Q: I'm dating a guy who is in the military. I am 25 and he is 27. It was love at first sight. He is amazing. I love him with every single bone in my body, which is why I am having such a hard time grasping the current situation that I am in.
I've been a military girlfriend for 5 years. He has been deployed twice since we've been together. He just returned from his latest deployment. I was so happy to have him come home safe and alive. I am beyond proud of the work that he has done serving our country.
On Valentine's Day he proposed. With the proposal I got news that he was planning on reenlisting. I am having an incredibly hard time with this. I don't know if I can handle the military life forever. The thought of moving from base to base, never having roots and always having the chance of losing the love of my life -- breaks my heart. I honestly have no idea what to do. I want to marry this man, not the military.
So my question is this: How I figure out this situation. Do I talk to him about the way I'm feeling? Or should I just suck it up? Please help!
– In love and war, South End
A: You must talk to him about your needs, ILAW. You can't marry him without finding out whether he's open to a civilian life. Because marrying a military lifer is marrying the military. And you just told us you don't want to do that.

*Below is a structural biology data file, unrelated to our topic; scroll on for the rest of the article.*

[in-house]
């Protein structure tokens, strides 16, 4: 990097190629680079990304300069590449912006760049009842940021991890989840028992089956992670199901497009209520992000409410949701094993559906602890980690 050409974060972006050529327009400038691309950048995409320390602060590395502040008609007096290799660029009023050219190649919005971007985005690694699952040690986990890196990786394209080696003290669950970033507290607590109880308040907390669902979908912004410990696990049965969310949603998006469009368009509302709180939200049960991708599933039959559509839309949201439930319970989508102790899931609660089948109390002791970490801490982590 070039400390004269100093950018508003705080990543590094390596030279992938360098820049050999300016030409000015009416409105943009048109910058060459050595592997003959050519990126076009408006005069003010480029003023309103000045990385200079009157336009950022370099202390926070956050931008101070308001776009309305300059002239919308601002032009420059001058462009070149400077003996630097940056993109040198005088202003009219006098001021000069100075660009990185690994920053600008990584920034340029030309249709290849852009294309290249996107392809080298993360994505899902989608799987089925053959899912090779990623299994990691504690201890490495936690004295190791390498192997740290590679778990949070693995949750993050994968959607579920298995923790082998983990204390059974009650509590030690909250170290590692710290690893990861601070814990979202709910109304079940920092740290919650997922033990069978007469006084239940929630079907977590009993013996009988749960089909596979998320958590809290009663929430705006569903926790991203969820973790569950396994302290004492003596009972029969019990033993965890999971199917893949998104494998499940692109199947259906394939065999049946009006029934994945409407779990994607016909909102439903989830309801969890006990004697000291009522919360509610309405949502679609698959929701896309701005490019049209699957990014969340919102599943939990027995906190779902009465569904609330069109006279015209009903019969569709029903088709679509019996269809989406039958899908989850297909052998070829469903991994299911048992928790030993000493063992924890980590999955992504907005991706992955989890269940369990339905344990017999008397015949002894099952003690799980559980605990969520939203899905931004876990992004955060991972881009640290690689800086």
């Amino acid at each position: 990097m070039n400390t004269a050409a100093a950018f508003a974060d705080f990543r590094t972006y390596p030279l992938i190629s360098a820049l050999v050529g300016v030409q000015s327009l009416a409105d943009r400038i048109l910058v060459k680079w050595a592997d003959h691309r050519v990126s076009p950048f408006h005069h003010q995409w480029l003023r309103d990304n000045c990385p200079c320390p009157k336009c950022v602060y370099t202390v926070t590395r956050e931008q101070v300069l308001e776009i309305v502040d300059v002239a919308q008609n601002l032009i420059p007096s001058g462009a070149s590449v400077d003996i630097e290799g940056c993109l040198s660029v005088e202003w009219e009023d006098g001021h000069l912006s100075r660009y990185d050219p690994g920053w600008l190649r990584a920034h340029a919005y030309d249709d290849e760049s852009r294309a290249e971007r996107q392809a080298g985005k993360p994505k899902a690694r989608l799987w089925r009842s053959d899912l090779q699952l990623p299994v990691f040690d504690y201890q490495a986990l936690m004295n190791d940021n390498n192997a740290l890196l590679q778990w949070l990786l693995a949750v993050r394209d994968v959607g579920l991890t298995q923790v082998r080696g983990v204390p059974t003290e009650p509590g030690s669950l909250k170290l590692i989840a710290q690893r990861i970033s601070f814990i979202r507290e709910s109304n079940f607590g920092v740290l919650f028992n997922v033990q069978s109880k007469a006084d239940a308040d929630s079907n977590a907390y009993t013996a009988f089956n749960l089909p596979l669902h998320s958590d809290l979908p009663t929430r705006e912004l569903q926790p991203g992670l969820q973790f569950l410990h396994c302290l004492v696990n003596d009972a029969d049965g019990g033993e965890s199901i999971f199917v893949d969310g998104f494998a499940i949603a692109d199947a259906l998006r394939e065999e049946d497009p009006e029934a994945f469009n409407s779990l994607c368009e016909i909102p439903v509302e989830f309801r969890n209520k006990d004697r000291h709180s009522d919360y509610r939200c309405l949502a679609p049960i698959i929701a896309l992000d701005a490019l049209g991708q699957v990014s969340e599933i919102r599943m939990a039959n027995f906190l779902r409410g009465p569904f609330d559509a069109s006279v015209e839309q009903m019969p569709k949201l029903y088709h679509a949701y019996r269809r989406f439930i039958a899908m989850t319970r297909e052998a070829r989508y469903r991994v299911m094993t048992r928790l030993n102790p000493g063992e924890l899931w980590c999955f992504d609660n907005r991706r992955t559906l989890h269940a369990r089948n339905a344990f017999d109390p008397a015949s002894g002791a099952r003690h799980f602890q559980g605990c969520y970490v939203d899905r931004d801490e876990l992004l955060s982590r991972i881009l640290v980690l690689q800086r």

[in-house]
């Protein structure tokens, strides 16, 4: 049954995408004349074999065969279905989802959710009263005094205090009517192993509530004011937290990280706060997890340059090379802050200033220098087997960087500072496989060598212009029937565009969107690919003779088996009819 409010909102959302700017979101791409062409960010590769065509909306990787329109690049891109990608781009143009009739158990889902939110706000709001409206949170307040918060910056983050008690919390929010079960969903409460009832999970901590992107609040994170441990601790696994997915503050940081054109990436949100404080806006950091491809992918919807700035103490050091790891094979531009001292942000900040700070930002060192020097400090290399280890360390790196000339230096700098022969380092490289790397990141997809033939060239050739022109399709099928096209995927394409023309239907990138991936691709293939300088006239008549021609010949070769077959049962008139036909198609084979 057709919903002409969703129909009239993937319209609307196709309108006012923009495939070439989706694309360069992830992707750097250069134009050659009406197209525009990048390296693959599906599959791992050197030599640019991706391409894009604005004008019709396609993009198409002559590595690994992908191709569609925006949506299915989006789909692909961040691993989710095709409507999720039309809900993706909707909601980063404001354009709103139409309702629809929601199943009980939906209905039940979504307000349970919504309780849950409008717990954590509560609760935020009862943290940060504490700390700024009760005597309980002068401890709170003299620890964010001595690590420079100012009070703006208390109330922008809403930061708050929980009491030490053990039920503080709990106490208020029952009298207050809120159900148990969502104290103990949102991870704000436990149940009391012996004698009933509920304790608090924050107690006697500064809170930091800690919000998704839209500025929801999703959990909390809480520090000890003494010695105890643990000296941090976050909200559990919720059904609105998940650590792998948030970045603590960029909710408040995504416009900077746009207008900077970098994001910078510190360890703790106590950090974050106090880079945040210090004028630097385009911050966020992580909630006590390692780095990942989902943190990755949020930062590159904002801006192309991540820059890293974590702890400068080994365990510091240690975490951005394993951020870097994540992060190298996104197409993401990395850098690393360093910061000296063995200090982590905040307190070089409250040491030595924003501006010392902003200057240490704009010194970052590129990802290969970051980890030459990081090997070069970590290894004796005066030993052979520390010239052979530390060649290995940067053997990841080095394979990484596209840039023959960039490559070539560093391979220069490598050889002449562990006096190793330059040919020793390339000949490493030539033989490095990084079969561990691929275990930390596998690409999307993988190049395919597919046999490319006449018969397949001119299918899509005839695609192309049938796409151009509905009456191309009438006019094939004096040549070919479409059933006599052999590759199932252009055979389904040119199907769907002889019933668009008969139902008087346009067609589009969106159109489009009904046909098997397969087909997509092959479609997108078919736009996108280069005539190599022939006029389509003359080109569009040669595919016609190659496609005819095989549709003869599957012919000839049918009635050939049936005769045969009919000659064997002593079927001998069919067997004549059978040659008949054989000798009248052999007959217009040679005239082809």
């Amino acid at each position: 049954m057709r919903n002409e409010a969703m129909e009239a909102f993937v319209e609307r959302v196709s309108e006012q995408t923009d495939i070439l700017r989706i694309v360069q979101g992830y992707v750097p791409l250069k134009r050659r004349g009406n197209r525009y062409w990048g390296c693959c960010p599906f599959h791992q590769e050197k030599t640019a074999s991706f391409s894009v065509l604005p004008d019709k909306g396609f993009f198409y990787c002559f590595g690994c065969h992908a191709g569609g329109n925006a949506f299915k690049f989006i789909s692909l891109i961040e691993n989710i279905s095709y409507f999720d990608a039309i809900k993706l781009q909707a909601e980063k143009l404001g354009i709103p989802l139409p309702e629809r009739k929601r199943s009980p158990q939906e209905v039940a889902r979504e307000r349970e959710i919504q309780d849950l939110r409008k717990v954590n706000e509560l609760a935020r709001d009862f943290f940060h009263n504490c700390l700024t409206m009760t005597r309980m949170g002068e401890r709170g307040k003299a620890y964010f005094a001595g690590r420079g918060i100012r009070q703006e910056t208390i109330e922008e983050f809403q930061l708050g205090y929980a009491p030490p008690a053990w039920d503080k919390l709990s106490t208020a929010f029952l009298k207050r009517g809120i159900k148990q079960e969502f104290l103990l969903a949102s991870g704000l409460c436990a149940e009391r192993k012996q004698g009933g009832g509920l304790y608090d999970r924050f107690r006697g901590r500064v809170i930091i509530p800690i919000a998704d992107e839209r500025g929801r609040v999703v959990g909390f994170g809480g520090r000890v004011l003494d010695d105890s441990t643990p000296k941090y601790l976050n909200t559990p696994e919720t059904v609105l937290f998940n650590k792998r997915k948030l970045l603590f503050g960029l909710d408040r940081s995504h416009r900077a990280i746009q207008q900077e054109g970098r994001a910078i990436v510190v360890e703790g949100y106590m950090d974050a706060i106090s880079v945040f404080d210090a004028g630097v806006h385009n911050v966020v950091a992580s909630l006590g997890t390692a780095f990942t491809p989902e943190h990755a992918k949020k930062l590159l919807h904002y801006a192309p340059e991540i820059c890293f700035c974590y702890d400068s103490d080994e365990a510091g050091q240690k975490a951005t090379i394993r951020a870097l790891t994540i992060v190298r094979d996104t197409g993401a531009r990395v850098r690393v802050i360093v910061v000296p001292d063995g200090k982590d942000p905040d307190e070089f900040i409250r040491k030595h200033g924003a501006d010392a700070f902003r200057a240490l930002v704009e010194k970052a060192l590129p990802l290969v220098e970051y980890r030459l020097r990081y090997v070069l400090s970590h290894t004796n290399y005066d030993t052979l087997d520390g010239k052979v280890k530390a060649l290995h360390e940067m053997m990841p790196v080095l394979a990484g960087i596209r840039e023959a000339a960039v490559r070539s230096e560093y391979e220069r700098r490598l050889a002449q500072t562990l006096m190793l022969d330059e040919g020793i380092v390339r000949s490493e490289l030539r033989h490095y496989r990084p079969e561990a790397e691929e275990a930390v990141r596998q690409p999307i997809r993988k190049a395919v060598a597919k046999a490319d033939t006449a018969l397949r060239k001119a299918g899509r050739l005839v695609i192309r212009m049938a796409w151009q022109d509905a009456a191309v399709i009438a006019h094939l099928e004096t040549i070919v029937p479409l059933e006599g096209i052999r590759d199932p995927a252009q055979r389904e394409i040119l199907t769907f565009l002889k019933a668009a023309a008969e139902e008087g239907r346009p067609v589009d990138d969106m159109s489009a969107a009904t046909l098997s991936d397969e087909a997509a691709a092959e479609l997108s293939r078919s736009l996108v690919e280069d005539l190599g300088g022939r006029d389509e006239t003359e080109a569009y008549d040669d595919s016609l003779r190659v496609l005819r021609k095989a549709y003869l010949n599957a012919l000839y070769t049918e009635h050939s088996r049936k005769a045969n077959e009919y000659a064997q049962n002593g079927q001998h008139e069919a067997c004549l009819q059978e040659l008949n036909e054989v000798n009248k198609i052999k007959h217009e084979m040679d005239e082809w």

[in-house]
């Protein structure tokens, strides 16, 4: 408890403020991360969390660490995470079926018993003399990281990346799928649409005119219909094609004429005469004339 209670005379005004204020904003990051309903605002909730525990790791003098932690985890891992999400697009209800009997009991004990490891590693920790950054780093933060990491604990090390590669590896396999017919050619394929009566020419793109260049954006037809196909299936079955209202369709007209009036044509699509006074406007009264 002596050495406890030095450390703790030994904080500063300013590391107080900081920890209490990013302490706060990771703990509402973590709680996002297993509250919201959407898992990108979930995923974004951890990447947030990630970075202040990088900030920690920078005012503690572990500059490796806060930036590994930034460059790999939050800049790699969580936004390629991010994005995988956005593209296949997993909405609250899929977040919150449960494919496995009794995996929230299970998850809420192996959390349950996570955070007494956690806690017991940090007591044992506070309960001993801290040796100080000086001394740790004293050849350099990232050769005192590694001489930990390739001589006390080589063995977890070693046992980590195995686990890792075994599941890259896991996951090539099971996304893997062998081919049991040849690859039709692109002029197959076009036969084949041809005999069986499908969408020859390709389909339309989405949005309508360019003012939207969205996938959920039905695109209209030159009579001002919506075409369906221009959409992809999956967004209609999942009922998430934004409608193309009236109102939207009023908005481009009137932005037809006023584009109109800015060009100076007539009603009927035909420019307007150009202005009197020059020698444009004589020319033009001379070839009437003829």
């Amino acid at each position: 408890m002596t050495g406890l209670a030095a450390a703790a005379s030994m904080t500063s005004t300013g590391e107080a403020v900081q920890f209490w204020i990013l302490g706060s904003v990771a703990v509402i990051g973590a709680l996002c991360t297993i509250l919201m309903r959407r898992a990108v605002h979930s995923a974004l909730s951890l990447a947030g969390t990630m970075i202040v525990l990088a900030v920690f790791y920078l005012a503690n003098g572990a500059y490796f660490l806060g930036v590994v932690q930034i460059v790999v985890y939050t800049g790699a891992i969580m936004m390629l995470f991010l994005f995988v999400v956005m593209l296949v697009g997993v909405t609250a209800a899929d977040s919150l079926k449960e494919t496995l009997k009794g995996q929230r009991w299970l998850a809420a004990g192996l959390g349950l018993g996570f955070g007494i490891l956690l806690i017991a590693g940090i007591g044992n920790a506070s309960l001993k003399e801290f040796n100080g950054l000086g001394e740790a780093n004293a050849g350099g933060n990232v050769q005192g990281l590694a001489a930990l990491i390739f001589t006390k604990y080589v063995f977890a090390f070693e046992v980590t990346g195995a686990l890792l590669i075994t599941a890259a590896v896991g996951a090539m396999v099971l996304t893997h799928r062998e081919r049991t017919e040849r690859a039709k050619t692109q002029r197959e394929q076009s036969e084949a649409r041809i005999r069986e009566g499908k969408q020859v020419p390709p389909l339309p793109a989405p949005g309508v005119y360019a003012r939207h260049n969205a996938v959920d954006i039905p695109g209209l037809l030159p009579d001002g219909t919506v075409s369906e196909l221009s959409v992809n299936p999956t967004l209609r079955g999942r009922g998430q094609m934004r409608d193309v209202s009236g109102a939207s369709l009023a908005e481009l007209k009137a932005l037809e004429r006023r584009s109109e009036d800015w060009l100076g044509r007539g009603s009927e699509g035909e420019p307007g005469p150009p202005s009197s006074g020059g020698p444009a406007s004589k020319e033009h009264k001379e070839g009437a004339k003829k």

I know it's difficult to look at someone and tell them that you don't support their passion -- especially when that passion involves heroically protecting our country. But you have to come clean. You have to work with him to come up with a plan/timeline that suits you both or you're setting yourself up for failure and heartache. I'm sure military husbands and wives out there will tell you that you can't just "suck it up." It's not like getting a dog instead of a cat or living in New Jersey when you want to live in Massachusetts. It's a way of life -- and it's not for everyone.
Be self-aware and honest. Have a big talk. Sooner than later.
Readers? Is it possible to suck this one up? Is there a way to compromise? Any thoughts from people who are in the military or know military couples? To what extent should she have a say in his plans? Discuss.
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Meredith Goldstein is a Boston Globe columnist who follows relationship trends and entertainment. She offers daily advice on Love Letters — and welcomes your comments. Meredith is also the author of "The Singles," a new novel about complicated relationships. Follow Meredith here and on Twitter. Love Letters can be found in the print edition of The Boston Globe every Saturday in the G section.